A cable-stayed bridge consists of one or more towers, through which cables are strung to support the bridge deck. Cable-stayed bridges are efficient at spanning long distances while also minimizing the number of piers in the water. In addition, they can be designed with thinner decks than other bridge types; this allows a more transparent structure and more vertical navigation clearance.

Tilikum Crossing at night. (Photo: trimet.org)
Tilikum Crossing at night. (Photo: trimet.org)

TYLin also provided the “design engineering of the elevated structure, along with roadway improvements at the eastside touchdown, two 160-foot-tall pylons, drilled shaft foundations, direct-fixation track, and systems integration.” In addition, TYLin implemented “important value engineering concepts. These included optimizing the foundation system by reducing the number and size of drilled shafts and providing an alternative structural basis for mitigation of liquefaction that removed the need to stabilize the soil on the west approach.”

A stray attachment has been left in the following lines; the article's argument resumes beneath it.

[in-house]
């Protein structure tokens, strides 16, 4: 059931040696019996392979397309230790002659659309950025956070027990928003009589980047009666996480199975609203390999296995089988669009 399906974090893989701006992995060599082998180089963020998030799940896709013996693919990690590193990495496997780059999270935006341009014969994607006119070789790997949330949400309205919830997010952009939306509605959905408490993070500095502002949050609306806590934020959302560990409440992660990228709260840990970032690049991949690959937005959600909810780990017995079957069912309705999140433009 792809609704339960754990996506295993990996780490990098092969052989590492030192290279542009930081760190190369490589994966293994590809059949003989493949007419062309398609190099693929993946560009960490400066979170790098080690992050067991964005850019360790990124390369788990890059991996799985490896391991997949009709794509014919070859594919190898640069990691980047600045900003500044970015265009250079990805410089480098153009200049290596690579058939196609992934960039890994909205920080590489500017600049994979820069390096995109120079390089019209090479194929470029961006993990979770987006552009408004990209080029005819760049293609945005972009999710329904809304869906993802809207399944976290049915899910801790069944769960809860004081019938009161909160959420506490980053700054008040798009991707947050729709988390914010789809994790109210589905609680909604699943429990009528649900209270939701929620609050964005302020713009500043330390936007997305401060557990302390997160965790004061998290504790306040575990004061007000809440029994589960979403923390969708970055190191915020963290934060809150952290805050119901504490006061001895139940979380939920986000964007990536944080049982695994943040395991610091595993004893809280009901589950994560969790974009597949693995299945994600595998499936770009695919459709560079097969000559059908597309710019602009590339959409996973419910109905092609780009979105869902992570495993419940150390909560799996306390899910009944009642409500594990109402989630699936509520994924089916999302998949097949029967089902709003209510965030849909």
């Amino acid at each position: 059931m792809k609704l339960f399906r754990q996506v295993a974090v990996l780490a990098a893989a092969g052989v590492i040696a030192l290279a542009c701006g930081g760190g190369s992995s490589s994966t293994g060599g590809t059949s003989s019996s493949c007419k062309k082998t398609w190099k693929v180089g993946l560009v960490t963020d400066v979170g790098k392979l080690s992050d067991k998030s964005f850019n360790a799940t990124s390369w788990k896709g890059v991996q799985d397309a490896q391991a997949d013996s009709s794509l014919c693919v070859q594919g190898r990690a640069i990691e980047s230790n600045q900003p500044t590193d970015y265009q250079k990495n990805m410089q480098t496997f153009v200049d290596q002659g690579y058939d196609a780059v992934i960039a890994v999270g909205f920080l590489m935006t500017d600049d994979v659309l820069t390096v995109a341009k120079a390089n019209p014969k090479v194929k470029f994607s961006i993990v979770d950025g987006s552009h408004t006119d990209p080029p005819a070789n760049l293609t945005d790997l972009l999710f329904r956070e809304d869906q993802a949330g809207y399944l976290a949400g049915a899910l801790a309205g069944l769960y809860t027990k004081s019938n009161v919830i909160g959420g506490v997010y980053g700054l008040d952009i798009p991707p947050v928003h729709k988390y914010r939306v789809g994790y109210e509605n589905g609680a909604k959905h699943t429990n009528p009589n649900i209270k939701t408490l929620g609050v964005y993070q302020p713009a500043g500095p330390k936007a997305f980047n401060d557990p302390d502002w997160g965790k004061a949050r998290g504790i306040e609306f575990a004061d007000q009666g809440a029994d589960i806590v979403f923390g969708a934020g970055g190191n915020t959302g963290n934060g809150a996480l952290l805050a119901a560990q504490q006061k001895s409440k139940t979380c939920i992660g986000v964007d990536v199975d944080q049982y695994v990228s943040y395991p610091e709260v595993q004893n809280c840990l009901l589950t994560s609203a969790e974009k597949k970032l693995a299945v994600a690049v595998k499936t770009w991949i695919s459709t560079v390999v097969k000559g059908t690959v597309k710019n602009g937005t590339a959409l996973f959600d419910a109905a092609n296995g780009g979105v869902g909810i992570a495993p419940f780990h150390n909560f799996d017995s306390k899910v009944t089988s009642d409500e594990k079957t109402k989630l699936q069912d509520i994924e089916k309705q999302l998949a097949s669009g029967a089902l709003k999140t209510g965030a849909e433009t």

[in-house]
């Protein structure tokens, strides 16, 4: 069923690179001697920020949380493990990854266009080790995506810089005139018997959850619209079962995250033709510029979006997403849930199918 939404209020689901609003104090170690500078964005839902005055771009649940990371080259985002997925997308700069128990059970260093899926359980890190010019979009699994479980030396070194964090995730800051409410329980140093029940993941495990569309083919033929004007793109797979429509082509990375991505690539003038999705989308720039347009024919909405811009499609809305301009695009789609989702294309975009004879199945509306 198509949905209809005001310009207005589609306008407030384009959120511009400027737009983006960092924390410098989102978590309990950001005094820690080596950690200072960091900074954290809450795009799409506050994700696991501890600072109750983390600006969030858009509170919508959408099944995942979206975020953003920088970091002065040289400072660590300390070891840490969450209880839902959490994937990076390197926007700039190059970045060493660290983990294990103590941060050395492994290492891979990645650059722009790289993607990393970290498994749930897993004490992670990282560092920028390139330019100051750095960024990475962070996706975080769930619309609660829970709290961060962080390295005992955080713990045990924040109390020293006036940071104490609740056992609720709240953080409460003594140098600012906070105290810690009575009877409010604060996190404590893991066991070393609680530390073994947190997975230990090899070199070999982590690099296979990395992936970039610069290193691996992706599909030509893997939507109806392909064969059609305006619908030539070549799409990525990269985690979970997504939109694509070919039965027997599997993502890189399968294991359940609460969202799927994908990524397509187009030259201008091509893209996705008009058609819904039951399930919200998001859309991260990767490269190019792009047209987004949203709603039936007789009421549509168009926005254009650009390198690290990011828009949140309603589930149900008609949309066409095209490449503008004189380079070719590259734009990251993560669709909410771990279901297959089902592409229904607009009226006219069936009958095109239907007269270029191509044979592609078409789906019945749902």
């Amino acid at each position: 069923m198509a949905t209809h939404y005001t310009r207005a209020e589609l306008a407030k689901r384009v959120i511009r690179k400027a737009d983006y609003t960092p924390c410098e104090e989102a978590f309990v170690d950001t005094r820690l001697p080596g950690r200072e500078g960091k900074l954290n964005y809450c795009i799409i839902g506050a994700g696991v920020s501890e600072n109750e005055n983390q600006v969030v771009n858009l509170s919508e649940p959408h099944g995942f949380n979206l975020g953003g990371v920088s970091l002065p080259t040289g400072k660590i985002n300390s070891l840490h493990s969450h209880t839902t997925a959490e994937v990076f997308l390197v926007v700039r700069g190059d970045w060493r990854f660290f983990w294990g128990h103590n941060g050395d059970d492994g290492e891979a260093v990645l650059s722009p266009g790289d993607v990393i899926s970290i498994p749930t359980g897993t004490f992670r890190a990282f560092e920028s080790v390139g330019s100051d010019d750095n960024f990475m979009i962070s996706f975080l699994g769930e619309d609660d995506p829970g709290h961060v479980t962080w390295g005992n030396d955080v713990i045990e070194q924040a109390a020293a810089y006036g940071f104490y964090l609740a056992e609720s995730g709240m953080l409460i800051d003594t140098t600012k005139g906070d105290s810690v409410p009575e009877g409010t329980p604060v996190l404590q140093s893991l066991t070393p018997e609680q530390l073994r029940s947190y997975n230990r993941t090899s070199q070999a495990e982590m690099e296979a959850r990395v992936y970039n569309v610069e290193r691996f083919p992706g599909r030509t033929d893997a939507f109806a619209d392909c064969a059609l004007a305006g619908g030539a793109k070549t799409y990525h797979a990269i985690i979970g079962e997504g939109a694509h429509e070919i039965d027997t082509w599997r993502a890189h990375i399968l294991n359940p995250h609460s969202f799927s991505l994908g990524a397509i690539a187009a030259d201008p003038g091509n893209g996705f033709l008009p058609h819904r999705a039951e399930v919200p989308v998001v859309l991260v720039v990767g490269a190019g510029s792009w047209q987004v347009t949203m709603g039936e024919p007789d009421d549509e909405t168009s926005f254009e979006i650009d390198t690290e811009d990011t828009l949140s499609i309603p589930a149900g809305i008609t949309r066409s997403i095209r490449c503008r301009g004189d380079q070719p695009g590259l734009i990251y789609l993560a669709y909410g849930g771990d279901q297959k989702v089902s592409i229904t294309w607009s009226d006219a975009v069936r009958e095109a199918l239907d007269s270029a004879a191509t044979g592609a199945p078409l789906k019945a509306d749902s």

The bridge includes a pair of wide paths for pedestrians and cyclists. Stops along its length provide opportunities to appreciate the bridge’s well-designed details – “angles formed by the cables mirror the outline of Mount Hood, which rises in the background.” (The angle is also repeated elsewhere, including atop the tower pylons.) There are osprey nesting poles at either end of the bridge, as well as a “sonic dish art installation on the east bank that amplifies the sounds of the river.”

The bridge was “the jewel” of the Portland-Milwaukie Light Rail Project, which is a 7.3-mile transit link that runs from downtown Portland (in Multnomah County) to Park Avenue in Clackamas County.

A patch designed by Greg. A. Robinson for Pendleton. (Image: blog.pendleton-usa.com)
A patch designed by Greg. A. Robinson for Pendleton. (Image: blog.pendleton-usa.com)

Naming the bridge

TriMet selected Tilikum Crossing, Bridge of the People from entries submitted by the public. “Tilikum” is derived from the language of the Chinookan peoples, who lived in the area that became Portland and its surroundings for thousands of years. Tilikum means “people, tribe or family.” Tilikum was chosen as part of the bridge’s name to honor the Native American tribes who lived in the region – and still live there – the Multnomah, Cascade, Clackamas, and other Chinookan peoples.

The patch was attached to this Pendleton blanket, which was also designed by Mr. Robinson. (Image: blog.pendleton-usa.com)